It’s a question nearly every college freshman considers: should I join a fraternity?
This semester two of my friends decided to rush a frat. They transferred to the school last fall as juniors, which can be scary, but they knew some of my friends and we all got along just fine.
So, I was surprised when they decided to rush and wanted to ask why.
“Beer and pussy,” Luke said. Understandable.
“Same,” Ommar said. “Why else would you join a frat?”
They officially entered the fraternity last week. The four weeks prior they were pledges. I rarely saw them and when I did they looked like they hadn’t slept in days and smelled like shit. Now, they are free to come and go from the frat as they please and gained some good friends.
For them, pledging and joining a fraternity was as easy a ride as it could have been. They seem to really enjoy it and I’m glad.
Unfortunately this is not always the case.
Earlier this year fraternity pledges Adam Okes and Stone Foltz passed away as a result of hazing. Sadly, this isn’t rare. Since 2000 fraternity hazing has been responsible for over 50 deaths in America (Source: USA Today).
There is also a stark rape culure surrounding Greek life. Fraternity brothers are three times more likely to commit rape than those outside of Greek life. Also, women in sororities are nearly 75% more likely to experience sexual assault than those not involved in sororities (Source: Students 4 Social Change).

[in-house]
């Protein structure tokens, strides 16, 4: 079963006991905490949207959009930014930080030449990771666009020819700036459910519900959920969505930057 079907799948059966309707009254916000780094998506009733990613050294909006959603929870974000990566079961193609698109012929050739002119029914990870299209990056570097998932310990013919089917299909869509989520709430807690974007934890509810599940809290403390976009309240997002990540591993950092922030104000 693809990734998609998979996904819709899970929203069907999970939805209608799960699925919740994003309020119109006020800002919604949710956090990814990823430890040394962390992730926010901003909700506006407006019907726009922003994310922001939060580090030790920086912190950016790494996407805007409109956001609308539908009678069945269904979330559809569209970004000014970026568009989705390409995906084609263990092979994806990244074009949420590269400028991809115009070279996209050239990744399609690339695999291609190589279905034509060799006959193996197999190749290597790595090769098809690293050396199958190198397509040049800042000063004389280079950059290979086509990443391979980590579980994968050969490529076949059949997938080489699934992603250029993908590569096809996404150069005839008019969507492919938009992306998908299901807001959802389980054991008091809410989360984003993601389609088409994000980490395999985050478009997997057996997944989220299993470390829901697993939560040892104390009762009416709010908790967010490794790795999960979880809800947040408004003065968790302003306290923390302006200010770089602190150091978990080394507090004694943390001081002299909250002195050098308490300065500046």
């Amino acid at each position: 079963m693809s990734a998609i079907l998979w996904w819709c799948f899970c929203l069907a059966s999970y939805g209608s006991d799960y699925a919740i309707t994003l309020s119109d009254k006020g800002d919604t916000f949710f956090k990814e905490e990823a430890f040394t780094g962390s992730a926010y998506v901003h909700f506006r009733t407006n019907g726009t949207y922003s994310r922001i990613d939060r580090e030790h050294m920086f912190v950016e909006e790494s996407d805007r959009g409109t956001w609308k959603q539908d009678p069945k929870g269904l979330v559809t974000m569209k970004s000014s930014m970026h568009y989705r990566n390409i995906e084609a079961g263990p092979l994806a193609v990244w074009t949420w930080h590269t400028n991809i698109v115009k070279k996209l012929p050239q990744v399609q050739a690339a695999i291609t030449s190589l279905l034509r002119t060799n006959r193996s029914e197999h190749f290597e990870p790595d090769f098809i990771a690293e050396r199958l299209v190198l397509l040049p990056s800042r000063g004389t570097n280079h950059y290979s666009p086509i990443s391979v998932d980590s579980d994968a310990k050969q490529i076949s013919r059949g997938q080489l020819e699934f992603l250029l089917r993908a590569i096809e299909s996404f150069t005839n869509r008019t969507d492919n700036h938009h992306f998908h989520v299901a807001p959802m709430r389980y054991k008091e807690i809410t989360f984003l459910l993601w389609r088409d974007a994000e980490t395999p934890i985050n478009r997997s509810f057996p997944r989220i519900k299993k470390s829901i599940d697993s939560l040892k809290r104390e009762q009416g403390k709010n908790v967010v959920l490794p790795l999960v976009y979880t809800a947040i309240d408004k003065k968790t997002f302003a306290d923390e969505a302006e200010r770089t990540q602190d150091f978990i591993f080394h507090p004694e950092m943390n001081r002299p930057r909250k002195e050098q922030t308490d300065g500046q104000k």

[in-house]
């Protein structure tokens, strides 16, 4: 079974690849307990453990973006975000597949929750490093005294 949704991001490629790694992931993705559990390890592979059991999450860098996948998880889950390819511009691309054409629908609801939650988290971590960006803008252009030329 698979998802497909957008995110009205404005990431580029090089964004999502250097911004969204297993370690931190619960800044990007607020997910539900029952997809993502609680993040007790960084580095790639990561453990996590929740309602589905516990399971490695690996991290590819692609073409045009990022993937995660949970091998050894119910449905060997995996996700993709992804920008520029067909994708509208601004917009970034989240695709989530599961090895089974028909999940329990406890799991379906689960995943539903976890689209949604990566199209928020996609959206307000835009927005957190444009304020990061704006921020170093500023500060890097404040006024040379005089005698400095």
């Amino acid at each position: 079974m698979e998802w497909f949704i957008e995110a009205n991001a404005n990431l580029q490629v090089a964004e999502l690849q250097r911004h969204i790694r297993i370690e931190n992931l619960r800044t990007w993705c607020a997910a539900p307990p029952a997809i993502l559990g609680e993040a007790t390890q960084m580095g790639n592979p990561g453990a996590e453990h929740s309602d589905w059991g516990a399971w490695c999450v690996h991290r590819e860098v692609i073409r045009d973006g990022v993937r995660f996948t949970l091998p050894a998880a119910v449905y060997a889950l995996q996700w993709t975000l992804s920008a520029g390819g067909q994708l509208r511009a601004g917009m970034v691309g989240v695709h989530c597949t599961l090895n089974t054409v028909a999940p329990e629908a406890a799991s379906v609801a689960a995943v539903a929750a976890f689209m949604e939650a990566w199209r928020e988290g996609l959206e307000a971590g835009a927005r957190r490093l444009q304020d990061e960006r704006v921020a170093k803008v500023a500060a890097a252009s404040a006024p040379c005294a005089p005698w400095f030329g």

These actions are despicable and cannot be condoned (although they have been FOREVER, but that’s a different conversation).
Not everything about fraternities is bad. Like I said earlier, two of my friends are glad they got involved in Greek life and have no regrets.
Many fraternities, including a few on my campus, assist in community service and charity. Large fraternity chapters have powerful alumni that use their cash for a philanthropic good. In fact, Greek life raises over $7 million annually across the nation.
The Greek life system is also the greatest network of volunteers in the United States, contributing over 10 million hours of community service each year (Source: The Fraternity Advisor). Together, fraternity brothers and sorority sisters truly make a difference in America through their charity work.
Fraternities in America are a double edged sword. On one hand, they are making a positive impact in the communities around them. On the other, certain chapters are taking pledging way too far and creating a culture where sexual assault can take place.
I’m not here to tell you to rush a fraternity or not. I have no experience myself, but I have heard only good things from my friends about fraternity life (except for the pledging process but that’s expected).
My only suggestion is that, if you are thinking about pledging, do a little research on the chapter and talk to some of the brothers. It can’t hurt to try, but know your morals.